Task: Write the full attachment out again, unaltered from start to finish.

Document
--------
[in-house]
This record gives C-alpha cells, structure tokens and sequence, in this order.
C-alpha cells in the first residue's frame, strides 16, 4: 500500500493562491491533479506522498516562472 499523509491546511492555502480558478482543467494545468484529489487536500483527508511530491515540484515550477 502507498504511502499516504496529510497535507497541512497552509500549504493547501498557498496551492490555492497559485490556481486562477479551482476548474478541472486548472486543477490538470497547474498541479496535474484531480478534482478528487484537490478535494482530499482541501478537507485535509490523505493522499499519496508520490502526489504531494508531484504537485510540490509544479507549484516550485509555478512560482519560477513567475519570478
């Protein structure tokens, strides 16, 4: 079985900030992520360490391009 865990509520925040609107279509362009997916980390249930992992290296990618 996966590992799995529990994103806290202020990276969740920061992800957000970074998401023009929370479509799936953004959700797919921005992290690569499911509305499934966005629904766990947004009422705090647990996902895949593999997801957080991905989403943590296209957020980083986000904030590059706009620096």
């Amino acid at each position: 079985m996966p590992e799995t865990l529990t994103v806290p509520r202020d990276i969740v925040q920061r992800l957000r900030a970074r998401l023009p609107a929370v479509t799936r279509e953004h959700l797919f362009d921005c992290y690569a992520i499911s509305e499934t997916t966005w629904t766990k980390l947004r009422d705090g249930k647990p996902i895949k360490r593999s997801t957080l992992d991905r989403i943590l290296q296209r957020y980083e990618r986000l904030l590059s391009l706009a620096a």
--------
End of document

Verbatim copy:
[in-house]
This record gives C-alpha cells, structure tokens and sequence, in this order.
C-alpha cells in the first residue's frame, strides 16, 4: 500500500493562491491533479506522498516562472 499523509491546511492555502480558478482543467494545468484529489487536500483527508511530491515540484515550477 502507498504511502499516504496529510497535507497541512497552509500549504493547501498557498496551492490555492497559485490556481486562477479551482476548474478541472486548472486543477490538470497547474498541479496535474484531480478534482478528487484537490478535494482530499482541501478537507485535509490523505493522499499519496508520490502526489504531494508531484504537485510540490509544479507549484516550485509555478512560482519560477513567475519570478
């Protein structure tokens, strides 16, 4: 079985900030992520360490391009 865990509520925040609107279509362009997916980390249930992992290296990618 996966590992799995529990994103806290202020990276969740920061992800957000970074998401023009929370479509799936953004959700797919921005992290690569499911509305499934966005629904766990947004009422705090647990996902895949593999997801957080991905989403943590296209957020980083986000904030590059706009620096």
């Amino acid at each position: 079985m996966p590992e799995t865990l529990t994103v806290p509520r202020d990276i969740v925040q920061r992800l957000r900030a970074r998401l023009p609107a929370v479509t799936r279509e953004h959700l797919f362009d921005c992290y690569a992520i499911s509305e499934t997916t966005w629904t766990k980390l947004r009422d705090g249930k647990p996902i895949k360490r593999s997801t957080l992992d991905r989403i943590l290296q296209r957020y980083e990618r986000l904030l590059s391009l706009a620096a």